ANALYSIS PROFILE: Hospital head Doyle has a new lease on life. Lori Doyle balances a busy family life with her top communications position at an 18,000-strong healthcare organization - but she was most surprised to find herself there. Matthew Zinman catch

Some of the best career opportunities arise when you least expect it. Witness Lori Doyle, whose dream job came completely out of the blue.

Some of the best career opportunities arise when you least expect it. Witness Lori Doyle, whose dream job came completely out of the blue.

Some of the best career opportunities arise when you least expect

it. Witness Lori Doyle, whose dream job came completely out of the

blue.



’I told the recruiter I wasn’t interested,’ she admits. ’The thought of

going to a not-for-profit health system was the farthest thing from my

mind.’



At 34, Doyle already had two years under her belt as GM of Golin-Harris’

Philadelphia operation. She describes herself as being ’perfectly happy’

at the time. But the recruiter insisted on flying in from the Midwest

and convinced Doyle to at least evaluate the opportunity.



Further consideration helped Doyle realize she wanted to spend less time

’mulling over P&Ls,’ since ’I’ve always liked being a practitioner as

much as a business manager.’ As chief public affairs officer at the

University of Pennsylvania Health System, she could oversee a similar

sized staff and budget with more balance to practice her craft.



Agency experience prompted Doyle to accept the position under one

condition - that it report directly to the CEO/dean. ’For a PR person to

be effective, they’ve got to have a CEO who understands the value it

brings. I’m very fortunate to have that be the case.’ This resolve

continues to serve her well.



Key leadership skills



After six years of working with Doyle, CEO William Kelley sounds as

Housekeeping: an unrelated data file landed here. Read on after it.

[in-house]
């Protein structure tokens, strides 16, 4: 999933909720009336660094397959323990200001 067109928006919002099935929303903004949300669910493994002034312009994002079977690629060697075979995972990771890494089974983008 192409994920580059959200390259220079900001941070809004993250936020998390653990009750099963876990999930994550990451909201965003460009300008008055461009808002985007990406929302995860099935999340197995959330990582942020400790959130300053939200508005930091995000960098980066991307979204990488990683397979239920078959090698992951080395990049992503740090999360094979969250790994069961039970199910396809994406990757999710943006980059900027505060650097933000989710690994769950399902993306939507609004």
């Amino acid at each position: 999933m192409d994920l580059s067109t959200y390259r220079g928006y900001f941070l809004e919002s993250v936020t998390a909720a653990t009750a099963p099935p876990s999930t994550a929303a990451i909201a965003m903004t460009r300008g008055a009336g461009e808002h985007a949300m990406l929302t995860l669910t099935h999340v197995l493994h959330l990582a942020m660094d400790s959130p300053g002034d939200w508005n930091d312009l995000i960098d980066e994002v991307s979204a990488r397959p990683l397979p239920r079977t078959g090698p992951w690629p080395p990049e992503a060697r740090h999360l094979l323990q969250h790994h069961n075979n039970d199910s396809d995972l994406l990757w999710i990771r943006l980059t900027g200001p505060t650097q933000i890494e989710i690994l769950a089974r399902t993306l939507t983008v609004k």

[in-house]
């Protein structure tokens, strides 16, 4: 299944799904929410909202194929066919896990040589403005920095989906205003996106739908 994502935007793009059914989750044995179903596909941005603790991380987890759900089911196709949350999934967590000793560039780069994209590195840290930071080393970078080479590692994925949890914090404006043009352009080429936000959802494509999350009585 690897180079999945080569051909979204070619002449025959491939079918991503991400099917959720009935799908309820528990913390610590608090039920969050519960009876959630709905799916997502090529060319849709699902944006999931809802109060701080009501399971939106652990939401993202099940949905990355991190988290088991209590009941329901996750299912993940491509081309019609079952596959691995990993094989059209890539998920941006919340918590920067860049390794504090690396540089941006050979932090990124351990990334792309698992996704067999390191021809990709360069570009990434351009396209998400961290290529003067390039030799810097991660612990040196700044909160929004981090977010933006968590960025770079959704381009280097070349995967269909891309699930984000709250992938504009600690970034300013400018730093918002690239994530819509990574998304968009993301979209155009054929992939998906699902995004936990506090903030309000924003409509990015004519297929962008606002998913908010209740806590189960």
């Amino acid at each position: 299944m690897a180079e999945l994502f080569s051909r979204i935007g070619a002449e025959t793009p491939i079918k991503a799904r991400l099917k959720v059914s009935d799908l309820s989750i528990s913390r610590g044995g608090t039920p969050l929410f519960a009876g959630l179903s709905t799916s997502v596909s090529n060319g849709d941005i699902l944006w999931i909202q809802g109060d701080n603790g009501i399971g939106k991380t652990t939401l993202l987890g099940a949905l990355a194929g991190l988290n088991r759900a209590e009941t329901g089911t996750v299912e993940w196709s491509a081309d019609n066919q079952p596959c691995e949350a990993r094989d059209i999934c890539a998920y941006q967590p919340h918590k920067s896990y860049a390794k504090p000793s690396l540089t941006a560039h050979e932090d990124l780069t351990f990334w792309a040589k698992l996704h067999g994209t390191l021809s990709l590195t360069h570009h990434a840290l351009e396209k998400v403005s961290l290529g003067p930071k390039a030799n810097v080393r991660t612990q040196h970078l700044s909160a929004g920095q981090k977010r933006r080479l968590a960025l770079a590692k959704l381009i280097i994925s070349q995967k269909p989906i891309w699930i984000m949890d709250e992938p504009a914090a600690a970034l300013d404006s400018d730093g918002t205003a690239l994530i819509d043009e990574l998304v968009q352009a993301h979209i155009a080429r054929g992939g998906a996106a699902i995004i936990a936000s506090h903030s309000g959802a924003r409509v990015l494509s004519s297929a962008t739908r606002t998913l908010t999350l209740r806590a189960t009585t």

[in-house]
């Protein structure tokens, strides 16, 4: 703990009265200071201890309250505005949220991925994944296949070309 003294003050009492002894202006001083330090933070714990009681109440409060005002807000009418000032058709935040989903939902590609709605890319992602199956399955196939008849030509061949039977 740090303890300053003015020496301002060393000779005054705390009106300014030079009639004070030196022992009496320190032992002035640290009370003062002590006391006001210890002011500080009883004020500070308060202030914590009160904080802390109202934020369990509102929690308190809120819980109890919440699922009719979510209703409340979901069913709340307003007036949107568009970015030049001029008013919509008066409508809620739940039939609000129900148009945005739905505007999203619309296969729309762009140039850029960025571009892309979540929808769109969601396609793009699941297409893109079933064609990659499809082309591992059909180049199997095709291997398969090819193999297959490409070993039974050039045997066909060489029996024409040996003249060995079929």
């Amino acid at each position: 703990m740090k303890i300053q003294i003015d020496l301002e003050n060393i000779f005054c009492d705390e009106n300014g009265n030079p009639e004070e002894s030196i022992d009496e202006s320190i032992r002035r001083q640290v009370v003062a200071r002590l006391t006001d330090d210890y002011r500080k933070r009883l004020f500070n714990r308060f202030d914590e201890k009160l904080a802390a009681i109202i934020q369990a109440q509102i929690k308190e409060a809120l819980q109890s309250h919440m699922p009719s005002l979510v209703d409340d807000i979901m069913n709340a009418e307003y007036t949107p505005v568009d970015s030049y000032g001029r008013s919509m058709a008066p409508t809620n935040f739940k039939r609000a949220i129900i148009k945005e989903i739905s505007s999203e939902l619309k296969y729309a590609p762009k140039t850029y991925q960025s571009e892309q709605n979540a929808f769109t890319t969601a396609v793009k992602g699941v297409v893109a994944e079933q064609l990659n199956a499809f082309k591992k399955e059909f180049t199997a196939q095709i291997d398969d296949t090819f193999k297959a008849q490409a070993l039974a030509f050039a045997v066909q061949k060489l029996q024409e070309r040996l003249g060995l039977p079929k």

though he’s been through his own PR schooling. ’The value of corporate

public relations is linked directly to the strategic and operational

effectiveness of the corporation’s chief PR



practitioner,’ Kelly says. ’Lori possesses all the key leadership

talents and skills necessary to be a respected and valuable contributor

to my senior management team, as well as a fine sense of humor.’



Doyle’s work ethic is rooted in the most basic of motives: survival.



Her father passed away when she was 16, so she abruptly adjusted to a

caretaker role - and pursuing an education required her to fund it

herself.



She picked up work as a waitress and fitness instructor. Additional

financing came by drawing upon her charm and singing talent to

participate in scholarship pageants, including winning the New Jersey

preliminary of America’s Junior Miss Pageant. Doyle admits this

achievement makes her uneasy, as though it detracts from her hard-earned

accomplishments.



Her initial focus was on broadcast journalism. Doyle taught a television

production class and produced programs for a local cable station to gain

experience both behind and in front of the camera. She also interned

with ESPN in Chicago to help the new cable network sign up

affiliates.



Once Swore Off PR



There was a time when Doyle swore she’d never work in public

relations.



As a news director at a small rural radio station, she constantly

received inappropriate pitches from PR people. ’They were completely

irrelevant to my interests,’ she gripes. ’It turned me off to PR people

and I swore I’d never be one of them.’



Several years later, Doyle became ’one of them’ at Keycom Electronic